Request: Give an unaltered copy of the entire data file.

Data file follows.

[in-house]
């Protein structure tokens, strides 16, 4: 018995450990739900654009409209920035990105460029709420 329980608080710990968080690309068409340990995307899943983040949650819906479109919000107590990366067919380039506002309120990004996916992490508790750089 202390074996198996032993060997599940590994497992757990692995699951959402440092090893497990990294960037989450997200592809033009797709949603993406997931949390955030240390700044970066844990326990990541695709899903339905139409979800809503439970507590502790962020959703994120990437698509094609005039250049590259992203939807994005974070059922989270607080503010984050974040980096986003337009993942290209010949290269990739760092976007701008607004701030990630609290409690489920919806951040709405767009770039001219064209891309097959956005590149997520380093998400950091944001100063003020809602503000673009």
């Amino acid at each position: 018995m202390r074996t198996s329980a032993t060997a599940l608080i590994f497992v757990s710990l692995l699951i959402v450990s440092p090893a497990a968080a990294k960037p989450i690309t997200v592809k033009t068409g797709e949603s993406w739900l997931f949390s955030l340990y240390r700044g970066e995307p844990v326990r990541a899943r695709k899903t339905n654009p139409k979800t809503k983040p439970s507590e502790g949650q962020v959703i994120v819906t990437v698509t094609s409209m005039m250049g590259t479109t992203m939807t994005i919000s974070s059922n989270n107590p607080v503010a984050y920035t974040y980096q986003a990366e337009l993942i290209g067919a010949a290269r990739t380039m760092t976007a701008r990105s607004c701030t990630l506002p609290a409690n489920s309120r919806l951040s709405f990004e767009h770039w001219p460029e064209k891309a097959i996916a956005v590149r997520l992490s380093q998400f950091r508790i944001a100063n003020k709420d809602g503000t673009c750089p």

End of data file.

[in-house]
């Protein structure tokens, strides 16, 4: 018995450990739900654009409209920035990105460029709420 329980608080710990968080690309068409340990995307899943983040949650819906479109919000107590990366067919380039506002309120990004996916992490508790750089 202390074996198996032993060997599940590994497992757990692995699951959402440092090893497990990294960037989450997200592809033009797709949603993406997931949390955030240390700044970066844990326990990541695709899903339905139409979800809503439970507590502790962020959703994120990437698509094609005039250049590259992203939807994005974070059922989270607080503010984050974040980096986003337009993942290209010949290269990739760092976007701008607004701030990630609290409690489920919806951040709405767009770039001219064209891309097959956005590149997520380093998400950091944001100063003020809602503000673009």
């Amino acid at each position: 018995m202390r074996t198996s329980a032993t060997a599940l608080i590994f497992v757990s710990l692995l699951i959402v450990s440092p090893a497990a968080a990294k960037p989450i690309t997200v592809k033009t068409g797709e949603s993406w739900l997931f949390s955030l340990y240390r700044g970066e995307p844990v326990r990541a899943r695709k899903t339905n654009p139409k979800t809503k983040p439970s507590e502790g949650q962020v959703i994120v819906t990437v698509t094609s409209m005039m250049g590259t479109t992203m939807t994005i919000s974070s059922n989270n107590p607080v503010a984050y920035t974040y980096q986003a990366e337009l993942i290209g067919a010949a290269r990739t380039m760092t976007a701008r990105s607004c701030t990630l506002p609290a409690n489920s309120r919806l951040s709405f990004e767009h770039w001219p460029e064209k891309a097959i996916a956005v590149r997520l992490s380093q998400f950091r508790i944001a100063n003020k709420d809602g503000t673009c750089p």